What does problem-solving look like? Let’s say that a teenager doesn’t finish a major school project on time. Her poor grade may be months in the future and the full effect may not be noticed until her graduation, when grade point averages are important to getting into college. In that case, problem-solving comes into play. The parent would need to brainstorm with the child to figure out how to make things right. Can the student talk with the teacher to earn extra credit? Can she do summer work to bring up her grade?

The child needs to be involved for the consequence to work and be meaningful to her — and often she’ll have the perfect solution that might have eluded you. That means that you need to be involved, sitting down with your child and deciding together what outcome will work best to make the situation right.

While this approach may seem to take extra time — negotiating, discussing, and figuring out what is indeed logical to the child — in the long run, it’s much easier. When we teach our children to think for themselves and be problem-solvers throughout their lives, rather than passive rule-followers, we give them the tools to succeed.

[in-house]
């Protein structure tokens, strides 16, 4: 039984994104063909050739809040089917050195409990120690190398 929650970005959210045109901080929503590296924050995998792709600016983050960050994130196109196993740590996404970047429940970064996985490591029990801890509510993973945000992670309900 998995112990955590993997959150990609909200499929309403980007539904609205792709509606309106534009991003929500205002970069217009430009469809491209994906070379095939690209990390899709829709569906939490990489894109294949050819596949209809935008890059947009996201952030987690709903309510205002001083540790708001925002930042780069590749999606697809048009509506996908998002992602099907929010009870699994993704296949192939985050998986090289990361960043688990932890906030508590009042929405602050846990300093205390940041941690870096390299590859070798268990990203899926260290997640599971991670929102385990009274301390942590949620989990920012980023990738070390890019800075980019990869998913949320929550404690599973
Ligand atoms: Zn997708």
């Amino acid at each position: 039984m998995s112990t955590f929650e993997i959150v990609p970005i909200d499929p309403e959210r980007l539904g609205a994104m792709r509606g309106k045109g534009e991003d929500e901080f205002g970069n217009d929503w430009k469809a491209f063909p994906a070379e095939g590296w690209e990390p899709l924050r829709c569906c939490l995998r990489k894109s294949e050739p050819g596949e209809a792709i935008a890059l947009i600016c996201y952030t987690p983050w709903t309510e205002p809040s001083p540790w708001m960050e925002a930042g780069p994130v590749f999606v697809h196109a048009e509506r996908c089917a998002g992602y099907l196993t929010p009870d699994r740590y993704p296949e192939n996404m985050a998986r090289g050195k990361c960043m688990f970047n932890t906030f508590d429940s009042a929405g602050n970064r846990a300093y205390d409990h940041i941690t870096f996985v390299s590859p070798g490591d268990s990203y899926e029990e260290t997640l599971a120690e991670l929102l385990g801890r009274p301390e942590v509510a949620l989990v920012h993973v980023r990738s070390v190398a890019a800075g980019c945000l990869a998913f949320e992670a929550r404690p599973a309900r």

Why Are Consequences So Useful?

Isn’t it easier to just teach our kids to obey us? Actually, no, it isn’t easier, at least not in the long term. By dealing with consequences, your children are learning to think through situations and to do the right thing, even when the right thing isn’t the easy thing. If you simply teach them to obey you, they have no inner guidance to follow when you aren’t around. And as your children age, they’ll be around you less and less, and that inner voice is critical. If they’re dependent on you or some other authority figure to tell them what to do, they may follow authority blindly, they may be lost in unfamiliar situations, they may follow a friend’s ill-chosen venture because they want to fit in, or they may not be capable of responding wisely in an emergency.

If you teach them to obey you, you’re assigning yourself the role of police, monitoring their every move to make sure they don’t commit an infraction. It’s much easier to let them make their own mistakes and learn from them, use those experiences as guidance, and let their failures lead to their successes in life.

Positive discipline through consequences is a perfect complement to Attachment Parenting, because the most fundamental current running through all the Eight Principles of Parenting is “respect”: Respect for the child’s ability to think things through and make wise decisions, respect for the parent’s desire to be the parent and not the police, respect for the child’s independence, and respect for the parent-child relationship.